A tribute to and a lament for Marshall McLuhan.  Five days a week, Tuesday through Saturday, I present one of McLuhan’s observations and talk about its relevance today.  300 ideas. 300 days.  300 posts.

Douglas Coupland’s Marshall McLuhan [cont’d]

Marshall McLuhan (March 20, age 98).  I failed!

Corinne went out shopping – heaven’s not what I thought it was going to be – which gave me the opportunity to take that test in Douglas Coupland’s book about me.  For the record my score was 21, which is a delightful result, particularly because it is divisible by three.

Me (March 2010, age 57).  So did I!

As I promised to do yesterday, I took the test, too.  My score was 19, which, sadly, is not divisible by three, but is a prime!

The test as Coupland explains in Marshall McLuhan was devised by psychologist Simon Baron-Cohen and his colleagues at Cambridge.  It is called the Autism-Spectrum Quotient, or AQ, and is ‘a measure of the extent of autistic traits in adults.’  According to Coupland ‘in the first major trial using the test, the average score of the control group was 16.4.  Eighty percent of those diagnosed with autism or a related disorder scored 32 or higher.’

Coupland suggests that to understand Marshall McLuhan it is helpful to view him as autistic.  What does that mean?  It does not mean, as Coupland says, that McLuhan couldn’t function in the world.   He clearly did and so do many people who are autistic.  It means in living his life he displayed particular traits.  According to the test, someone with autism is more likely to prefer to do things on their own, do things the same way over and over again, and when imagining something, find it hard to create a picture in their mind.  People without autism are just the opposite.  Moreover the autistic tend to notice small sounds when others do not, are fascinated by numbers, and don’t particularly enjoy reading fiction.

But looking through this list I find it hard to see Marshall McLuhan as ‘autistic’.  For example:  He was fascinated by some kinds of numbers (numbers divisible by three – he was superstitious) but not all numbers (he thought of himself as a word man not a number man); and reading fiction was both his passion and his profession as a teacher of English literature at the University of Toronto.  Admittedly, however, he did love his routines and often claimed to dislike change of any kind.  The question is does the profile of someone with autism give us a quick and dirty way to profile Marshall McLuhan?  Douglas Coupland says it does.  I say no.  I never met Marshall McLuhan.  My understanding of him is based on my reading (including 4 biographies, his letters and books, and papers held at the National archives) and interviews with some people who knew him (including Professor Abraham Rotstein – who was part of McLuhan’s discussion group on media and technology at Toronto in the 1960s -and Dr. Michael Easterbrook – who is the son of McLuhan’s closest and oldest friend – Tom Easterbrook.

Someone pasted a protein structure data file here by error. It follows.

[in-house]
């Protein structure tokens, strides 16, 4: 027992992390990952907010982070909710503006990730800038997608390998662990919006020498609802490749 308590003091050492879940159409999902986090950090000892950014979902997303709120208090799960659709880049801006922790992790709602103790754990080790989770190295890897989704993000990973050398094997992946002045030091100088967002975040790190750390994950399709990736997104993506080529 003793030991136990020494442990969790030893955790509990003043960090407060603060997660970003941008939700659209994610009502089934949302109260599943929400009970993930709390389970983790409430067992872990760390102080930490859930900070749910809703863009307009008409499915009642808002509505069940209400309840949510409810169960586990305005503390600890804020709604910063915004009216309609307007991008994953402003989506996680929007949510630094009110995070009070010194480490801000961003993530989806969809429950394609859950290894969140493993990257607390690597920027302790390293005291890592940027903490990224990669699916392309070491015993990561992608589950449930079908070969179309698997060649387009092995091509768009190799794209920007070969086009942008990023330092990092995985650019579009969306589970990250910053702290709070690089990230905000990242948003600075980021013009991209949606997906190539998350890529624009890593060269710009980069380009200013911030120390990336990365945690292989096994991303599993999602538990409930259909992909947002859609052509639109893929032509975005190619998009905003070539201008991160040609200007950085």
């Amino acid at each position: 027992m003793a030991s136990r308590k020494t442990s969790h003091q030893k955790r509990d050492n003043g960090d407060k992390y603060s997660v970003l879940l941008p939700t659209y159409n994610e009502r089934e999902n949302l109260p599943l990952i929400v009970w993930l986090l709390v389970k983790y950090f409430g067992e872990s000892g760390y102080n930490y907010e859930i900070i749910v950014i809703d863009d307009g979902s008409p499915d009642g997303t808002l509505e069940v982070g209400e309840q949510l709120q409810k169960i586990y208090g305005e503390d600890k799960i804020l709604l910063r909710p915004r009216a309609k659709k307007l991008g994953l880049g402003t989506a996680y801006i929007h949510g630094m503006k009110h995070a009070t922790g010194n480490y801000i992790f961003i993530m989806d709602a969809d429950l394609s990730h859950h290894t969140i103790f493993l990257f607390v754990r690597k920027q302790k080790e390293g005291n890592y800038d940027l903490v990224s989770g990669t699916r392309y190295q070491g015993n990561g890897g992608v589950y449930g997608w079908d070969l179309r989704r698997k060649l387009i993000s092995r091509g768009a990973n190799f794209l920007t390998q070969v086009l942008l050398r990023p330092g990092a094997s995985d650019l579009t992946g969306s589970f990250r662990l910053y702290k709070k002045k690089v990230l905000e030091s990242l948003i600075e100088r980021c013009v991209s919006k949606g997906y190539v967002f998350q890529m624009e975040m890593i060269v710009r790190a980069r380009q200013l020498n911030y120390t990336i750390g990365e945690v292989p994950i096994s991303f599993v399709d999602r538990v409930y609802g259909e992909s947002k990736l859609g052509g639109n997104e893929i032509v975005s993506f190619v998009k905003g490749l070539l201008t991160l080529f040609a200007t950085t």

To profile Marshall McLuhan as ‘autistic’ makes for good tabloid reading.  McLuhan did have some of the characteristics of autism.  His hearing – like Coupland’s, apparently – was preternaturally acute.  But many of the traits of autism seem to me to be wrong or smudgy ways to understand him.  For example, the autistic, it is said, are often the last to understand the point of a joke.  Marshall McLuhan was an irrepressible punning wise guy.

At bottom, my view is that to profile him as autistic is wrong on two levels.  First, and most basically, it is wrong because the traits of autism mislead as much as they help in understanding McLuhan.  And second, more fundamentally, it is wrong because it suggests, falsely, that McLuhan can be understood in one simple step.  The messy reality of McLuhan is that he was an eccentrically unique complex individual who can and cannot be understood simply.  A man of extraordinary gifts – creative genius, a photographic memory, the ability to make profound associations between people and events that at first sight would seem to be unrelated – he was a brilliant and unstoppable talker and a horrendous listener, oblivious social niceties and the needs of others.  To label him as ‘autistic’ is not to know him better but to know him less.

Did you pass the test?

Cordially, Marshall and Me

Reading for this post

Douglas Coupland, Marshall McLuhan, 2009

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Michael Hinton Saturday, March 20th, 2010
Permalink Communication, Vol. 1 No Comments

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